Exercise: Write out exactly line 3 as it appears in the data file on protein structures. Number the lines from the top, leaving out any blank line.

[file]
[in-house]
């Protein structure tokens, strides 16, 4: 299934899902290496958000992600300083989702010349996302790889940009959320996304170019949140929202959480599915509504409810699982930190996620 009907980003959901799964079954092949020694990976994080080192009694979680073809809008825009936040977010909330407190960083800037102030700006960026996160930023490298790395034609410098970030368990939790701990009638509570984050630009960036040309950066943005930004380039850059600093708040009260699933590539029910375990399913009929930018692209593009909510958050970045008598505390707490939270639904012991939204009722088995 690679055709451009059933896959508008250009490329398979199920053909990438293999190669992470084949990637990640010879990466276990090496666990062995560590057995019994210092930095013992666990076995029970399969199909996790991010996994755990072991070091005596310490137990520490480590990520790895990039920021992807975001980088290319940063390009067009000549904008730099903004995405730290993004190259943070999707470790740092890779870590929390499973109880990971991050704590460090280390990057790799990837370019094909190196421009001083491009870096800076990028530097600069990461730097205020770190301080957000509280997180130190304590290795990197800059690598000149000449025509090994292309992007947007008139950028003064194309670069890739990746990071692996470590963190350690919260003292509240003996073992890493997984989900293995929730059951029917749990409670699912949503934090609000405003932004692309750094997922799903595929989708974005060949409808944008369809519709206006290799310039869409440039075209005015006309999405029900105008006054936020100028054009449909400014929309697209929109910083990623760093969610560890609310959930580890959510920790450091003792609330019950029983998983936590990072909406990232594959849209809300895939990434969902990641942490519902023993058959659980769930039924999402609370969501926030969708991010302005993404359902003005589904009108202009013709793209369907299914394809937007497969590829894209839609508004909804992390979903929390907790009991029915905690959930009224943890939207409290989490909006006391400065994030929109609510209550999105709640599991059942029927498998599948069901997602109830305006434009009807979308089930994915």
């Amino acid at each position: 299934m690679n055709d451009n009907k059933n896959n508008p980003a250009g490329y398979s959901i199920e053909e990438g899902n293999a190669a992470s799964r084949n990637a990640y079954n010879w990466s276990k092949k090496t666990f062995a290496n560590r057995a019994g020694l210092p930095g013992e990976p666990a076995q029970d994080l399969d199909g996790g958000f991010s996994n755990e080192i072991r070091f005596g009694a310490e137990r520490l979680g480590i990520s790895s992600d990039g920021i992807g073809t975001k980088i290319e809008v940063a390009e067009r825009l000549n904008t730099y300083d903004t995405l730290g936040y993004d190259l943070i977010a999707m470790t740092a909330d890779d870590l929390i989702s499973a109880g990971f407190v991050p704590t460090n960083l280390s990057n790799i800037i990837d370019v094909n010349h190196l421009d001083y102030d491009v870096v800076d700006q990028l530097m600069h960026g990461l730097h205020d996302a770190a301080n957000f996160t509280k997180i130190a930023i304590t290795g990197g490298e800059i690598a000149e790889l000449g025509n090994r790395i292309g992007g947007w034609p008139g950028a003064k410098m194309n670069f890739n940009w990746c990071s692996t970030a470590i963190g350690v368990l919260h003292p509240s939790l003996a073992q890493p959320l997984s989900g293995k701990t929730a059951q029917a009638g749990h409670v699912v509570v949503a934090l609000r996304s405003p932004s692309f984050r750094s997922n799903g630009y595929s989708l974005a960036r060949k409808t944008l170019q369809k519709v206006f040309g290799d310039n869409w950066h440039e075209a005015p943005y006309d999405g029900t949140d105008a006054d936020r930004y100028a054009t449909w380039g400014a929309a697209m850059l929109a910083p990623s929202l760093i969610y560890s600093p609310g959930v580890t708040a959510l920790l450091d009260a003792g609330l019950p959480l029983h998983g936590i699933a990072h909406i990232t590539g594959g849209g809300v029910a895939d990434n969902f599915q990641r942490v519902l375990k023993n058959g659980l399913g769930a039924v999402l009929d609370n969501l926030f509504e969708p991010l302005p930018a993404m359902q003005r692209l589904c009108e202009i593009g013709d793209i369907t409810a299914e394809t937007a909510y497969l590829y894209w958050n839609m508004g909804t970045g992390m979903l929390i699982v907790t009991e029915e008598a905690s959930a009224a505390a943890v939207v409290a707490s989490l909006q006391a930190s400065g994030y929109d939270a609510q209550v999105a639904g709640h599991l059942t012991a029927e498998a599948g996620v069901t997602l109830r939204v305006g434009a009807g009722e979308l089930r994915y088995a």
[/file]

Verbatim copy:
């Amino acid at each position: 299934m690679n055709d451009n009907k059933n896959n508008p980003a250009g490329y398979s959901i199920e053909e990438g899902n293999a190669a992470s799964r084949n990637a990640y079954n010879w990466s276990k092949k090496t666990f062995a290496n560590r057995a019994g020694l210092p930095g013992e990976p666990a076995q029970d994080l399969d199909g996790g958000f991010s996994n755990e080192i072991r070091f005596g009694a310490e137990r520490l979680g480590i990520s790895s992600d990039g920021i992807g073809t975001k980088i290319e809008v940063a390009e067009r825009l000549n904008t730099y300083d903004t995405l730290g936040y993004d190259l943070i977010a999707m470790t740092a909330d890779d870590l929390i989702s499973a109880g990971f407190v991050p704590t460090n960083l280390s990057n790799i800037i990837d370019v094909n010349h190196l421009d001083y102030d491009v870096v800076d700006q990028l530097m600069h960026g990461l730097h205020d996302a770190a301080n957000f996160t509280k997180i130190a930023i304590t290795g990197g490298e800059i690598a000149e790889l000449g025509n090994r790395i292309g992007g947007w034609p008139g950028a003064k410098m194309n670069f890739n940009w990746c990071s692996t970030a470590i963190g350690v368990l919260h003292p509240s939790l003996a073992q890493p959320l997984s989900g293995k701990t929730a059951q029917a009638g749990h409670v699912v509570v949503a934090l609000r996304s405003p932004s692309f984050r750094s997922n799903g630009y595929s989708l974005a960036r060949k409808t944008l170019q369809k519709v206006f040309g290799d310039n869409w950066h440039e075209a005015p943005y006309d999405g029900t949140d105008a006054d936020r930004y100028a054009t449909w380039g400014a929309a697209m850059l929109a910083p990623s929202l760093i969610y560890s600093p609310g959930v580890t708040a959510l920790l450091d009260a003792g609330l019950p959480l029983h998983g936590i699933a990072h909406i990232t590539g594959g849209g809300v029910a895939d990434n969902f599915q990641r942490v519902l375990k023993n058959g659980l399913g769930a039924v999402l009929d609370n969501l926030f509504e969708p991010l302005p930018a993404m359902q003005r692209l589904c009108e202009i593009g013709d793209i369907t409810a299914e394809t937007a909510y497969l590829y894209w958050n839609m508004g909804t970045g992390m979903l929390i699982v907790t009991e029915e008598a905690s959930a009224a505390a943890v939207v409290a707490s989490l909006q006391a930190s400065g994030y929109d939270a609510q209550v999105a639904g709640h599991l059942t012991a029927e498998a599948g996620v069901t997602l109830r939204v305006g434009a009807g009722e979308l089930r994915y088995a």